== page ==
I haven't done any lace knitting for 5 years or so — until I saw some German knitting magazines on ebay, touting the lace patterns of Herbert Niebling.
OMFG WTF! The designs are outrageous — and promise to be outrageously difficult. I told the Mister I'd be dropping some big bucks to buy several of the magazines; the designs are highly prized by lace knitters, and few are available outside of the German publications. There is one book in English of his patterns, and the biography portion reads:
[Niebling] said about himself, "As the composer writes down he notes that he hears, in the same way I write down the stitches that I see." Herbert Niebling was born in 1905 in Holstein and was already knitting his own socks as a six year old. Knitting and knitting patterns cast their spell over his entire life. When he died in 1966 in Frieburg he had created thousands of designs for knitted lace over the course of his forty year career and had knitted many tablecloths himself.
I haven't received my German magazines yet (I bought four for about $150... yikes!). But I did find that one of Niebling's most admired and prized patterns, Lyra, was available at Lacis. And that pattern has arrived.
Now, I am not, over all, an extremely anal person: my filing system is "piles of paper until I get around to putting them away"; housework... bleh. My "style" of garden design is "oooh, what an interesting plant, now where can I possibly stuff it".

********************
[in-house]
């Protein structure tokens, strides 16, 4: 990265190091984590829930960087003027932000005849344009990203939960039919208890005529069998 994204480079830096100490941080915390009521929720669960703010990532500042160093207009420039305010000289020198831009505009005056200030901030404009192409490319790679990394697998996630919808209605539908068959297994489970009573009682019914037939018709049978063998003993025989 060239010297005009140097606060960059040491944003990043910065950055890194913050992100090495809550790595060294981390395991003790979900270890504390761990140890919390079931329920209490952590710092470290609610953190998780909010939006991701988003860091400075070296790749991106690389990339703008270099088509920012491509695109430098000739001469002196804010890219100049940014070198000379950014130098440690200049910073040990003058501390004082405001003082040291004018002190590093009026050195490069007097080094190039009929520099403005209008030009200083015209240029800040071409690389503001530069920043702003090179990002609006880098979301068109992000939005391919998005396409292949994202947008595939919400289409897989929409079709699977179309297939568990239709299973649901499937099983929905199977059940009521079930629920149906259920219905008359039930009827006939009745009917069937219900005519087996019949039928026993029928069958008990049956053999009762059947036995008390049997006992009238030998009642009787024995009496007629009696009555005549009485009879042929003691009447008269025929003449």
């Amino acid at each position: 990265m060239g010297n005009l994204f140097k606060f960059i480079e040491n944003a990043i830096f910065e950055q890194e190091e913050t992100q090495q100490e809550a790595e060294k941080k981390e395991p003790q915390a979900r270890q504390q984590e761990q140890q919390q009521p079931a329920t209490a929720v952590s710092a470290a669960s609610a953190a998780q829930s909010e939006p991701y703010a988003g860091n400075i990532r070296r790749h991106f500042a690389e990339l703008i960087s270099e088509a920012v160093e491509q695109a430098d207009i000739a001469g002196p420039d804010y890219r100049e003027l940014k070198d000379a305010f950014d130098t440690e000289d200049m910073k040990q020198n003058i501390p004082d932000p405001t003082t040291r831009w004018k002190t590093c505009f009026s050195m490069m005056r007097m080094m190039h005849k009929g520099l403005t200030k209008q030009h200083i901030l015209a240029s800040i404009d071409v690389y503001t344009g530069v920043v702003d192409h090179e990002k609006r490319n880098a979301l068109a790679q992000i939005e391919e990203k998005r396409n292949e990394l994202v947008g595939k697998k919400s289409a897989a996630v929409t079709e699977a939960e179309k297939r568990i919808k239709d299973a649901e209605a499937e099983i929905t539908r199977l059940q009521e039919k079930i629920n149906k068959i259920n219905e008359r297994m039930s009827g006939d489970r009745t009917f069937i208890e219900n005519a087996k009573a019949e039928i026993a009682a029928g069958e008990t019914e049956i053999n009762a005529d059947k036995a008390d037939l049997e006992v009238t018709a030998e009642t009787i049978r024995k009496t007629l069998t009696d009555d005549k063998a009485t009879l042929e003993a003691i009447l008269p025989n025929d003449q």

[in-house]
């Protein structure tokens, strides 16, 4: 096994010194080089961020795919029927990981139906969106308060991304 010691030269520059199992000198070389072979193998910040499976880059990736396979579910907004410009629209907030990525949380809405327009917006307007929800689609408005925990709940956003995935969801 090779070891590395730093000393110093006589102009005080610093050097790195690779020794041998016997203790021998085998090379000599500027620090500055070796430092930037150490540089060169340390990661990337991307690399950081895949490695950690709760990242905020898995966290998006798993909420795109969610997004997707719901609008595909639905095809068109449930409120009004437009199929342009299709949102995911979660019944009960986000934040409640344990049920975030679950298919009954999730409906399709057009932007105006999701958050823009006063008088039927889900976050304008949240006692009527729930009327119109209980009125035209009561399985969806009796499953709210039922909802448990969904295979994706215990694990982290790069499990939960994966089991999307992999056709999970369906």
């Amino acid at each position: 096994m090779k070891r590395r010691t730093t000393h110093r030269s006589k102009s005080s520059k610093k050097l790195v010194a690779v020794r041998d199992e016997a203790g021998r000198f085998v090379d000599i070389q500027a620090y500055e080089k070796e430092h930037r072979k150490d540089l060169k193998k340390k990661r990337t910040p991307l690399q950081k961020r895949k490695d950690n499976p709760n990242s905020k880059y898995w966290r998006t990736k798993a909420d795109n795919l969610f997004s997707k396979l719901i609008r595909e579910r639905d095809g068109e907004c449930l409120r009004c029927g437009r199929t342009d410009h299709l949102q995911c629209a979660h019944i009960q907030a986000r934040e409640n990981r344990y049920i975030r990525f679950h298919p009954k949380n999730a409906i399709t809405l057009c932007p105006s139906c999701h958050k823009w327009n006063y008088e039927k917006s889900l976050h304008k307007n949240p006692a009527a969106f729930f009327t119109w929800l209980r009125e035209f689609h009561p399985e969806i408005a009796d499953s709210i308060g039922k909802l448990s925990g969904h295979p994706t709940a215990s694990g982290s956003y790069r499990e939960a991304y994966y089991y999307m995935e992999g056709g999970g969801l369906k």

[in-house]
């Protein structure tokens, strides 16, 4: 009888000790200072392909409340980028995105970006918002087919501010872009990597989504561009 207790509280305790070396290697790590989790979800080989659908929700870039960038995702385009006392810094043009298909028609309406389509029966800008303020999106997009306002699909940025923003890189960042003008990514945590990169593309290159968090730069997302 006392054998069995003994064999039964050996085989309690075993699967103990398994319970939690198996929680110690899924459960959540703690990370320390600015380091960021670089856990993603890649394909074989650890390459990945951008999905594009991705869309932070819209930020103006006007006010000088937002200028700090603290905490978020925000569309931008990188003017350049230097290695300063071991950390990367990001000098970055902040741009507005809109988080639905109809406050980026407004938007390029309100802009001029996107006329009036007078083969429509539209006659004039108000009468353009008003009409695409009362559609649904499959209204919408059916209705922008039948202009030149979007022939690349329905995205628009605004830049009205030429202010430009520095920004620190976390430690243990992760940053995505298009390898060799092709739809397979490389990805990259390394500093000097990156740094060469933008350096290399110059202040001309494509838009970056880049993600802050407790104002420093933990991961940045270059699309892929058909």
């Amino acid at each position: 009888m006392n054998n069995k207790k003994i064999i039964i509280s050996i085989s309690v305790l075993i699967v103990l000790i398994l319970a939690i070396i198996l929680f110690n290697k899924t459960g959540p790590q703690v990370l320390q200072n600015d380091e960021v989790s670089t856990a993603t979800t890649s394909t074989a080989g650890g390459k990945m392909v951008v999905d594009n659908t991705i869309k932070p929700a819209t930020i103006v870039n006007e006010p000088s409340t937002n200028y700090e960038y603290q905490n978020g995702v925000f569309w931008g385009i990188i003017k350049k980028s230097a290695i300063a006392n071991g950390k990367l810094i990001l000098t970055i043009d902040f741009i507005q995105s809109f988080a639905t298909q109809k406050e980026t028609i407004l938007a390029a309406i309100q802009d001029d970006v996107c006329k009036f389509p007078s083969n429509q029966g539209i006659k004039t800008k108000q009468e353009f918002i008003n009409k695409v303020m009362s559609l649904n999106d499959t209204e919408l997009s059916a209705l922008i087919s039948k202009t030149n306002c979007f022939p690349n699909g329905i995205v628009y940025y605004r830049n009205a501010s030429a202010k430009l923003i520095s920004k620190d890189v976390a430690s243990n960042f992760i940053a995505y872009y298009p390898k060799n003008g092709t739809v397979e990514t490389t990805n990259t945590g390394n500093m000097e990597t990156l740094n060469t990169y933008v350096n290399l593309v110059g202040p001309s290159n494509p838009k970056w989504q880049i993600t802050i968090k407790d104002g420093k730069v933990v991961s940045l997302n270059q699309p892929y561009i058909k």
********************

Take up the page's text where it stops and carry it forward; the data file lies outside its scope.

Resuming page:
But I do have my areas of analness. Like time: I am totally anal about timeliness (as proof, check the posting times of Saturday Morning Garden Blogging). And at work, I'm absolutely adamant about the need to properly format documents (I'm a legal secretary).
And knitting lace. Knitting lace is an exercise in absolute anality. To have it work, one must count, count, and count again — the correct number of stitches, in the absolute correct order, must be maintained. Is it any surprise that the most beautiful and complex lace patterns come from Germany (I can say that; I'm a quarter German, and a quarter Swiss).
Lyra is known to be a notoriously fiendishly difficult pattern, so I've spent the last few days... planning. For one thing, I'm waiting for the size 100 cotton lace thread and new Addi-turbo Lace Knitting Needles I've ordered to arrive.
Meanwhile, I've gone through the knitting chart for Lyra multiple times: first, to count the number of stitches in each row, and to make sure that it matches the number of stitches needed to knit the next row.
I've translated the pattern from charts to written form (I prefer working from written form). I've proof-read the written form against the chart once, and I'm in the midst of doing a second proof read, just to make sure I have it all correct.
By the weekend, my tools will have arrived, and I can get started.
Any anal knitters out there who want to join me?